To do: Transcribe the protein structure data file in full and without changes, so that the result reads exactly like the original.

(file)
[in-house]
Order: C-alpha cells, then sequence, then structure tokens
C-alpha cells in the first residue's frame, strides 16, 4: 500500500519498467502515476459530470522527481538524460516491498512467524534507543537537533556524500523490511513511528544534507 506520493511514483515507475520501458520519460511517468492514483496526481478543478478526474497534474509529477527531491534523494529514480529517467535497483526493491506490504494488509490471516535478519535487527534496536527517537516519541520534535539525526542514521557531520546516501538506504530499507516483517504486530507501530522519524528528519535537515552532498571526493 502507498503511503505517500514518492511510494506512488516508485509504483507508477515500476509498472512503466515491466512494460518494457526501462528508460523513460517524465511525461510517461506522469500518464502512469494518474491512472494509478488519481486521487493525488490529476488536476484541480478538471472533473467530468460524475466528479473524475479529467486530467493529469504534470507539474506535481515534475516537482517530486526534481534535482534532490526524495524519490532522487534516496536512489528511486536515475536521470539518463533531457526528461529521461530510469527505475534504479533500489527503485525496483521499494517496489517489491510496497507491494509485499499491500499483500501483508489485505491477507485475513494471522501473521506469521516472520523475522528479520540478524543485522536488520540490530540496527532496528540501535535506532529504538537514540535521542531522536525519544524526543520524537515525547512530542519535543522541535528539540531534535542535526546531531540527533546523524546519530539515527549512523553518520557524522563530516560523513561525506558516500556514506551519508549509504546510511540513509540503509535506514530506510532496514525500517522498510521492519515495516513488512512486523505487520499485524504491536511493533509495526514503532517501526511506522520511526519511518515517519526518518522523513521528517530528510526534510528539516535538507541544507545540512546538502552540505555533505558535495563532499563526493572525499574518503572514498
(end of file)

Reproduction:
[in-house]
Order: C-alpha cells, then sequence, then structure tokens
C-alpha cells in the first residue's frame, strides 16, 4: 500500500519498467502515476459530470522527481538524460516491498512467524534507543537537533556524500523490511513511528544534507 506520493511514483515507475520501458520519460511517468492514483496526481478543478478526474497534474509529477527531491534523494529514480529517467535497483526493491506490504494488509490471516535478519535487527534496536527517537516519541520534535539525526542514521557531520546516501538506504530499507516483517504486530507501530522519524528528519535537515552532498571526493 502507498503511503505517500514518492511510494506512488516508485509504483507508477515500476509498472512503466515491466512494460518494457526501462528508460523513460517524465511525461510517461506522469500518464502512469494518474491512472494509478488519481486521487493525488490529476488536476484541480478538471472533473467530468460524475466528479473524475479529467486530467493529469504534470507539474506535481515534475516537482517530486526534481534535482534532490526524495524519490532522487534516496536512489528511486536515475536521470539518463533531457526528461529521461530510469527505475534504479533500489527503485525496483521499494517496489517489491510496497507491494509485499499491500499483500501483508489485505491477507485475513494471522501473521506469521516472520523475522528479520540478524543485522536488520540490530540496527532496528540501535535506532529504538537514540535521542531522536525519544524526543520524537515525547512530542519535543522541535528539540531534535542535526546531531540527533546523524546519530539515527549512523553518520557524522563530516560523513561525506558516500556514506551519508549509504546510511540513509540503509535506514530506510532496514525500517522498510521492519515495516513488512512486523505487520499485524504491536511493533509495526514503532517501526511506522520511526519511518515517519526518518522523513521528517530528510526534510528539516535538507541544507545540512546538502552540505555533505558535495563532499563526493572525499574518503572514498